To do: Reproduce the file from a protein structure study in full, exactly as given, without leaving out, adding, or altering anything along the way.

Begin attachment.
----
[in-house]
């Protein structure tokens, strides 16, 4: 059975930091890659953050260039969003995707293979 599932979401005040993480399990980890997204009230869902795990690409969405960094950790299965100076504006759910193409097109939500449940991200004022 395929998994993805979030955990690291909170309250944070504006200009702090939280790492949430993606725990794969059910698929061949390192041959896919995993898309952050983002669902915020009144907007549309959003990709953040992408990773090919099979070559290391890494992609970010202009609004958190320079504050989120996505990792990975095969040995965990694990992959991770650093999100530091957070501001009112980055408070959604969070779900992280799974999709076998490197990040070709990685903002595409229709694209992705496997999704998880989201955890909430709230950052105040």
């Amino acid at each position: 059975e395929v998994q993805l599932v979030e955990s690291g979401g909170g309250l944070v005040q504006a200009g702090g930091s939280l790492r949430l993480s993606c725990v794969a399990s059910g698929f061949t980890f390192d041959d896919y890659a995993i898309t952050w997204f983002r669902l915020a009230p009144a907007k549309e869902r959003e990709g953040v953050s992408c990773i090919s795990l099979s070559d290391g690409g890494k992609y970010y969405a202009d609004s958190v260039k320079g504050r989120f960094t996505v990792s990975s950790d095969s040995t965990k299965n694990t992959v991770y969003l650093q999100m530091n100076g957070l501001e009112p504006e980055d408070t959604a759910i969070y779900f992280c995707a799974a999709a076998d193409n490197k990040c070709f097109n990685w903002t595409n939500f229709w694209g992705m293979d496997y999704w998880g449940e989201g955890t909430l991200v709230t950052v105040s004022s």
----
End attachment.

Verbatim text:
[in-house]
């Protein structure tokens, strides 16, 4: 059975930091890659953050260039969003995707293979 599932979401005040993480399990980890997204009230869902795990690409969405960094950790299965100076504006759910193409097109939500449940991200004022 395929998994993805979030955990690291909170309250944070504006200009702090939280790492949430993606725990794969059910698929061949390192041959896919995993898309952050983002669902915020009144907007549309959003990709953040992408990773090919099979070559290391890494992609970010202009609004958190320079504050989120996505990792990975095969040995965990694990992959991770650093999100530091957070501001009112980055408070959604969070779900992280799974999709076998490197990040070709990685903002595409229709694209992705496997999704998880989201955890909430709230950052105040």
């Amino acid at each position: 059975e395929v998994q993805l599932v979030e955990s690291g979401g909170g309250l944070v005040q504006a200009g702090g930091s939280l790492r949430l993480s993606c725990v794969a399990s059910g698929f061949t980890f390192d041959d896919y890659a995993i898309t952050w997204f983002r669902l915020a009230p009144a907007k549309e869902r959003e990709g953040v953050s992408c990773i090919s795990l099979s070559d290391g690409g890494k992609y970010y969405a202009d609004s958190v260039k320079g504050r989120f960094t996505v990792s990975s950790d095969s040995t965990k299965n694990t992959v991770y969003l650093q999100m530091n100076g957070l501001e009112p504006e980055d408070t959604a759910i969070y779900f992280c995707a799974a999709a076998d193409n490197k990040c070709f097109n990685w903002t595409n939500f229709w694209g992705m293979d496997y999704w998880g449940e989201g955890t909430l991200v709230t950052v105040s004022s």